THE TENTH TALE - TRACKS
SIMON P. CLARK
We called them the Rattle Tracks. Well, the children did. I don’t know what our parents called them – the old train line, maybe. I don’t think they had a particular name.
We called them the Rattle Tracks, and the train that rode on them was the Rattle Train.
Every school has stories and myths. They always build up, get bigger over time – the stories of ghosts, of lost children, of devil teachers. I think that’s part of being people, really. We make things up, pass them on, always with more details, more hints that something might be true.
For us it was the Rattle Train – and the ghosts of the men who rode it to hell.
Malvern High School. It wasn’t a very good place. Old buildings, old teachers, and kids who didn’t want to be there. The whole town felt like that, to be honest. A grey, dying town with a dead train running through it, like a scar. It started in the factory ruins – I’ve seen the exact spot, where the track bursts from a rotting wooden shed – and made its way, more or less straight, from east to west, over roads and under houses that have grown since the trains stopped coming. In the west it goes out into the woods, and then – who knows? Maybe it goes on forever.
Probably it just rusts into nothing, and not even the train company realises the track’s still here, in our town.
Here’s the important bit, though: it passes right by Malvern. From the chemistry labs you can see the track as it slinks past the playground. If you walk out the school gates and push through the bushes, you can follow the track west until it you hit the fence that’s meant to stop you trespassing.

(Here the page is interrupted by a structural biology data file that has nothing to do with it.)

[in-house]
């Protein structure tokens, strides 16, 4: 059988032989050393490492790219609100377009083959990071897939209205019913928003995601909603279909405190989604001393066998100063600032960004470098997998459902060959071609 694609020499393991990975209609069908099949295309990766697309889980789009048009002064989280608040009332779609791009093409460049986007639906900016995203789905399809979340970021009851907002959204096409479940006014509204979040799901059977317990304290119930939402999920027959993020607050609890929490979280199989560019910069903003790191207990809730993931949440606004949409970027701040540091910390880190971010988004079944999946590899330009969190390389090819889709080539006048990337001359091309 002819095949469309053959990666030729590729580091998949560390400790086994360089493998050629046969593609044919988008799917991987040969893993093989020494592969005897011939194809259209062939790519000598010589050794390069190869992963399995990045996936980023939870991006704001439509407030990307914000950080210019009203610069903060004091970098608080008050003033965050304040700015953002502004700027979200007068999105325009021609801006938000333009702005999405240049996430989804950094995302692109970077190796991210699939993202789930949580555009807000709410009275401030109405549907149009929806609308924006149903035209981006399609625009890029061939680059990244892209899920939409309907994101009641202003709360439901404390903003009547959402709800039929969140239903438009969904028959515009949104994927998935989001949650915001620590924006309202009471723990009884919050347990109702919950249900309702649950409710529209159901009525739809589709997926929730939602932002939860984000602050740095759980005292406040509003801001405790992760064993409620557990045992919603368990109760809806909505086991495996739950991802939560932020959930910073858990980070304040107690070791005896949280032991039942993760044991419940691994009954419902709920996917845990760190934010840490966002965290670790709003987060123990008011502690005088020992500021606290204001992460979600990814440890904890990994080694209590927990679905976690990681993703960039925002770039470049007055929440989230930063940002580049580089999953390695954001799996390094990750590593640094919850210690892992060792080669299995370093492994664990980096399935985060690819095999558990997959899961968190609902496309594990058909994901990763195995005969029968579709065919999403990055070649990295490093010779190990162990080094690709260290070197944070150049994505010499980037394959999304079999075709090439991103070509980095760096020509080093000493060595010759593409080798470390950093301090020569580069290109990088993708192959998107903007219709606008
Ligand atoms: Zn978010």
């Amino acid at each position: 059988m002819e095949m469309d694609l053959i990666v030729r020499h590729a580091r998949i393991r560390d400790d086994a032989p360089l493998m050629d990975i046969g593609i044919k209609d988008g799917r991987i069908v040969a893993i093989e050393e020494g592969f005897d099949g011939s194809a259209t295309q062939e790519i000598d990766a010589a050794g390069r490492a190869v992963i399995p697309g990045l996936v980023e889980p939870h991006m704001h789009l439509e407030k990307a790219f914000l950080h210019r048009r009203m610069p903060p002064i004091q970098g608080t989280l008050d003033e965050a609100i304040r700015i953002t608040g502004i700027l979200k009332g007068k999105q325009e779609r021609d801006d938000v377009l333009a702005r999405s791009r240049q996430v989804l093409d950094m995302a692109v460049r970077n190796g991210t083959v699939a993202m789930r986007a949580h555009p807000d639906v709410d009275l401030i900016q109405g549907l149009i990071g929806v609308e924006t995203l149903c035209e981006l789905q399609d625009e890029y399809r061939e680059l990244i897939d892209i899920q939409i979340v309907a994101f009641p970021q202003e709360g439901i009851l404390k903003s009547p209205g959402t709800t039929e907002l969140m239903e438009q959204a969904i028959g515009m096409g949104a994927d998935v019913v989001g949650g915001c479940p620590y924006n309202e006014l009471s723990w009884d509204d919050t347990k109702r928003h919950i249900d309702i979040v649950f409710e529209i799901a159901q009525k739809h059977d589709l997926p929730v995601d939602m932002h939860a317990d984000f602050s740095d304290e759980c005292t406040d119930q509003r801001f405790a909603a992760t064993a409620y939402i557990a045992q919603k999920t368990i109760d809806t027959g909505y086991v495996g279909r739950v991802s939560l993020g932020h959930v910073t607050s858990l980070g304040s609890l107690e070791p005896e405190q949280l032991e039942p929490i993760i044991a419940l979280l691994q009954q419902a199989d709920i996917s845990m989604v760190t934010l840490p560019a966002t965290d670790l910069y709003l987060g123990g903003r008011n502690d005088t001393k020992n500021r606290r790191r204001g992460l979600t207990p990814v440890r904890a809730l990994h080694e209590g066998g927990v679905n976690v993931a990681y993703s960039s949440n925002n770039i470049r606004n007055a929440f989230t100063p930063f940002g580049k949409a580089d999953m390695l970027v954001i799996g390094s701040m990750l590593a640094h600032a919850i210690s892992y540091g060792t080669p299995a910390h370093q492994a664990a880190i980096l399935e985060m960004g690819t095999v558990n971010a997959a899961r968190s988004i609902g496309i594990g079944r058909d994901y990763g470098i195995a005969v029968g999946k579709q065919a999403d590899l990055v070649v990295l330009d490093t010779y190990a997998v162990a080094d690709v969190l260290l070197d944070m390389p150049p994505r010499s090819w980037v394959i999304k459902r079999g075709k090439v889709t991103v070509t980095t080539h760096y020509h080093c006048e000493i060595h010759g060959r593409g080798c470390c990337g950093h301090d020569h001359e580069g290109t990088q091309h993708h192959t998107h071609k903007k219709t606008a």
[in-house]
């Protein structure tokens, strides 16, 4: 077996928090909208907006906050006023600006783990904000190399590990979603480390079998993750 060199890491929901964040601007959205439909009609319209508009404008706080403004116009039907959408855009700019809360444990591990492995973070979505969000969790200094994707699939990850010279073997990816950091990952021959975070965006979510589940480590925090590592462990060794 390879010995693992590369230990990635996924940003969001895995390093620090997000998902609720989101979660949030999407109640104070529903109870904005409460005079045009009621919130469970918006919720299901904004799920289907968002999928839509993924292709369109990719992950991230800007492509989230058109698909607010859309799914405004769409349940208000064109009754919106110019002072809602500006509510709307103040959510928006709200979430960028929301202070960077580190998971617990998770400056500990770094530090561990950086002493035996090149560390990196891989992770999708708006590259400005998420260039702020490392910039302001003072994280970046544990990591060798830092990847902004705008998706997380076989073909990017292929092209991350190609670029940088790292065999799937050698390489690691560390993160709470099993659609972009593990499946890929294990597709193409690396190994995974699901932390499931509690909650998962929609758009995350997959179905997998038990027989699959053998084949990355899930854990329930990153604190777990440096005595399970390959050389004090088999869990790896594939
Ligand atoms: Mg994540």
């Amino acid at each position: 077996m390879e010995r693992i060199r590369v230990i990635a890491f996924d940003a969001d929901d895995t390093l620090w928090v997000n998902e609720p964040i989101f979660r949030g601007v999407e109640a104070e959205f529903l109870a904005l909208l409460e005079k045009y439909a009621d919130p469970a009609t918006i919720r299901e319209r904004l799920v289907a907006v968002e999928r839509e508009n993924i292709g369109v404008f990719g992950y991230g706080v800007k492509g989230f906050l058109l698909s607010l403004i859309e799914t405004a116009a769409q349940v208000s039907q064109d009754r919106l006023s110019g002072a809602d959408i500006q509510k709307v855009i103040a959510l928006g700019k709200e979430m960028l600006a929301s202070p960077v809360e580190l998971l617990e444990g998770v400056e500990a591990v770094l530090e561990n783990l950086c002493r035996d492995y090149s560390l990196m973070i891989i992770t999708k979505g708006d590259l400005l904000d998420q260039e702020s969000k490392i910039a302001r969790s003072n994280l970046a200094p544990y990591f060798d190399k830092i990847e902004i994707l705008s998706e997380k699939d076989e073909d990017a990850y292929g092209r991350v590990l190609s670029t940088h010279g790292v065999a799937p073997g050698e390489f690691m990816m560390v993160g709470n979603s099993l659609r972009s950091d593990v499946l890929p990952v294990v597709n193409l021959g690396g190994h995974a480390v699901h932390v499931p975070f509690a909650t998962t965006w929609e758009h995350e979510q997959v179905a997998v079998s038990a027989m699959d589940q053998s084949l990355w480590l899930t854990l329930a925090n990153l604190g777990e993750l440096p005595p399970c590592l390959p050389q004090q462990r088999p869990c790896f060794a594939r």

The fence does not work very well.
The Rattle Tracks. That’s what we call them. And the ghost train that runs on Halloween – that’s the Rattle Train.
‘It’s not real’, said my sister. She was young, new to the school, and she knew we were trying to frighten her.
‘That’s what they all say,’ said Tay. ‘But it is, and it comes, and if you don’t watch out it’ll take you away.’
‘Yeah? Where to?’
Tay looked down, shook his head. ‘Only one place that train’s welcome at,’ he said. ‘The gates of hell itself. The men ride it there once a year, snatching at anyone they can reach, desperate to switch places with a living soul.’
‘They do not,’ said my sister.
‘They do. Didn’t you hear about Sarah Perkins? She was here last year. Now she’s gone. No one knows why – but I heard her scream on Halloween, and I knew she’d gone too near the tracks.’
‘Poor Sarah Perkins,’ I said. The other boys lowered their heads, murmuring together, ‘Poor Sarah Perkins.’
My sister looked uncomfortable.
‘That isn’t true,’ she said. ‘And if you keep trying to scare me, I’m telling Mum.’
Everyone laughed at that, but we left her alone.
Every school has stories and myths – and if you’re not careful, the myths come alive.
Every Halloween was the same for us; you had to show how brave you were. At Malvern, at Halloween, that meant running the Rattle Tracks. It had always been a test for the boys at our school. You ran down the track, as fast as you could, and whoever got the furthest was the winner. If you tripped or fell, you had to stop. If you chickened out and wouldn’t run, you had to take a punch. No torches allowed. No phone lights. We ran through the dark, following the tracks, until only one of us was left, and he was king of the night.
‘I thought you said not to go near the tracks,’ said my sister. ‘I thought the ghost train took you to hell.’
‘That’s why you have to run,’ I said. I shrugged. ‘I didn’t make the rules. You want to run the tracks in my place?’
‘I don’t see why anyone has to,’ she said. ‘You’re all idiots.’
‘You should be careful. If I see any ghosts tonight, I might send them your way.’
She sighed and rolled her eyes. ‘Just be careful, OK?’ she said. ‘You could break your leg, you know.’
‘The Rattle Tracks need the blood,’ I said. I lowered my voice, doing my best Dracula impression. ‘Tonight, we run! Ah-ha-ha!’